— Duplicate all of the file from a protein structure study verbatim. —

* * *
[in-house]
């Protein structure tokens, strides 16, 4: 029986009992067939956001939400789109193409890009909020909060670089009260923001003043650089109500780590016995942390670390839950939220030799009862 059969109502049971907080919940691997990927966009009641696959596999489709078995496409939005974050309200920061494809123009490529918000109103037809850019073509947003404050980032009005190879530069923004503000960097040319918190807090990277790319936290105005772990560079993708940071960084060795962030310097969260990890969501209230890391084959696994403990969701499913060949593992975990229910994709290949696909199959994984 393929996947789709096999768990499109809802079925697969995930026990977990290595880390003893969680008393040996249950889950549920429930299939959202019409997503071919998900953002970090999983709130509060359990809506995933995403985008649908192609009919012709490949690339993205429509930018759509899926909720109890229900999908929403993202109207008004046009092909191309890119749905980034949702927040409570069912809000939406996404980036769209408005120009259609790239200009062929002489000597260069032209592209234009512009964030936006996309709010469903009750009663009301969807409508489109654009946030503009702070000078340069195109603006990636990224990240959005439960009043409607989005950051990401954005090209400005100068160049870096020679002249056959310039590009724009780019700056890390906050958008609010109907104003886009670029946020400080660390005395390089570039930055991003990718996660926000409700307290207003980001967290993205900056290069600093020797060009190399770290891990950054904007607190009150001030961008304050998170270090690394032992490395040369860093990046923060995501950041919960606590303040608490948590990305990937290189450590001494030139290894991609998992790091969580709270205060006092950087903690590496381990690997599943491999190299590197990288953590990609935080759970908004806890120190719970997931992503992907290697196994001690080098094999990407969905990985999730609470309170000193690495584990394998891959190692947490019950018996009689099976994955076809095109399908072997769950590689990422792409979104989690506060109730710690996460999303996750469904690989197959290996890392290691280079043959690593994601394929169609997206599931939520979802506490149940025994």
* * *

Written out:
[in-house]
């Protein structure tokens, strides 16, 4: 029986009992067939956001939400789109193409890009909020909060670089009260923001003043650089109500780590016995942390670390839950939220030799009862 059969109502049971907080919940691997990927966009009641696959596999489709078995496409939005974050309200920061494809123009490529918000109103037809850019073509947003404050980032009005190879530069923004503000960097040319918190807090990277790319936290105005772990560079993708940071960084060795962030310097969260990890969501209230890391084959696994403990969701499913060949593992975990229910994709290949696909199959994984 393929996947789709096999768990499109809802079925697969995930026990977990290595880390003893969680008393040996249950889950549920429930299939959202019409997503071919998900953002970090999983709130509060359990809506995933995403985008649908192609009919012709490949690339993205429509930018759509899926909720109890229900999908929403993202109207008004046009092909191309890119749905980034949702927040409570069912809000939406996404980036769209408005120009259609790239200009062929002489000597260069032209592209234009512009964030936006996309709010469903009750009663009301969807409508489109654009946030503009702070000078340069195109603006990636990224990240959005439960009043409607989005950051990401954005090209400005100068160049870096020679002249056959310039590009724009780019700056890390906050958008609010109907104003886009670029946020400080660390005395390089570039930055991003990718996660926000409700307290207003980001967290993205900056290069600093020797060009190399770290891990950054904007607190009150001030961008304050998170270090690394032992490395040369860093990046923060995501950041919960606590303040608490948590990305990937290189450590001494030139290894991609998992790091969580709270205060006092950087903690590496381990690997599943491999190299590197990288953590990609935080759970908004806890120190719970997931992503992907290697196994001690080098094999990407969905990985999730609470309170000193690495584990394998891959190692947490019950018996009689099976994955076809095109399908072997769950590689990422792409979104989690506060109730710690996460999303996750469904690989197959290996890392290691280079043959690593994601394929169609997206599931939520979802506490149940025994």